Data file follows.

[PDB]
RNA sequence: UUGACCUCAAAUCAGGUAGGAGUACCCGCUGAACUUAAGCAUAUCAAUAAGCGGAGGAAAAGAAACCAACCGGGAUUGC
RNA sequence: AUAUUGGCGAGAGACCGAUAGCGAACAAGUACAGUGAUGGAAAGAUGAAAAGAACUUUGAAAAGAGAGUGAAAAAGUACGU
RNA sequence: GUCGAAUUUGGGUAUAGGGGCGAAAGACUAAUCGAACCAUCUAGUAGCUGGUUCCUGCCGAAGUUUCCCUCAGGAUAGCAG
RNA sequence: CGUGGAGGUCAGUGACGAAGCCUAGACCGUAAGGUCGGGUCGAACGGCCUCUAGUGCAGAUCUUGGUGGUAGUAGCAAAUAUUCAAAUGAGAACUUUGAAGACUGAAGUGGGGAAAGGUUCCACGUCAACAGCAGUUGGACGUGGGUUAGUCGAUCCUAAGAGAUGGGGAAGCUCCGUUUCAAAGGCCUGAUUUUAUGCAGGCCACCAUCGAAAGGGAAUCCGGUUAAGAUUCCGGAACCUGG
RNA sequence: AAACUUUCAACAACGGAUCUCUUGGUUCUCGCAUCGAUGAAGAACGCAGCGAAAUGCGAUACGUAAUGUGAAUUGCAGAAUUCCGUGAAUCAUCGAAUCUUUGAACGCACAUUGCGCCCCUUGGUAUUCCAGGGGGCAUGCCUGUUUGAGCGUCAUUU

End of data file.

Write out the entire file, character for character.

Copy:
[PDB]
RNA sequence: UUGACCUCAAAUCAGGUAGGAGUACCCGCUGAACUUAAGCAUAUCAAUAAGCGGAGGAAAAGAAACCAACCGGGAUUGC
RNA sequence: AUAUUGGCGAGAGACCGAUAGCGAACAAGUACAGUGAUGGAAAGAUGAAAAGAACUUUGAAAAGAGAGUGAAAAAGUACGU
RNA sequence: GUCGAAUUUGGGUAUAGGGGCGAAAGACUAAUCGAACCAUCUAGUAGCUGGUUCCUGCCGAAGUUUCCCUCAGGAUAGCAG
RNA sequence: CGUGGAGGUCAGUGACGAAGCCUAGACCGUAAGGUCGGGUCGAACGGCCUCUAGUGCAGAUCUUGGUGGUAGUAGCAAAUAUUCAAAUGAGAACUUUGAAGACUGAAGUGGGGAAAGGUUCCACGUCAACAGCAGUUGGACGUGGGUUAGUCGAUCCUAAGAGAUGGGGAAGCUCCGUUUCAAAGGCCUGAUUUUAUGCAGGCCACCAUCGAAAGGGAAUCCGGUUAAGAUUCCGGAACCUGG
RNA sequence: AAACUUUCAACAACGGAUCUCUUGGUUCUCGCAUCGAUGAAGAACGCAGCGAAAUGCGAUACGUAAUGUGAAUUGCAGAAUUCCGUGAAUCAUCGAAUCUUUGAACGCACAUUGCGCCCCUUGGUAUUCCAGGGGGCAUGCCUGUUUGAGCGUCAUUU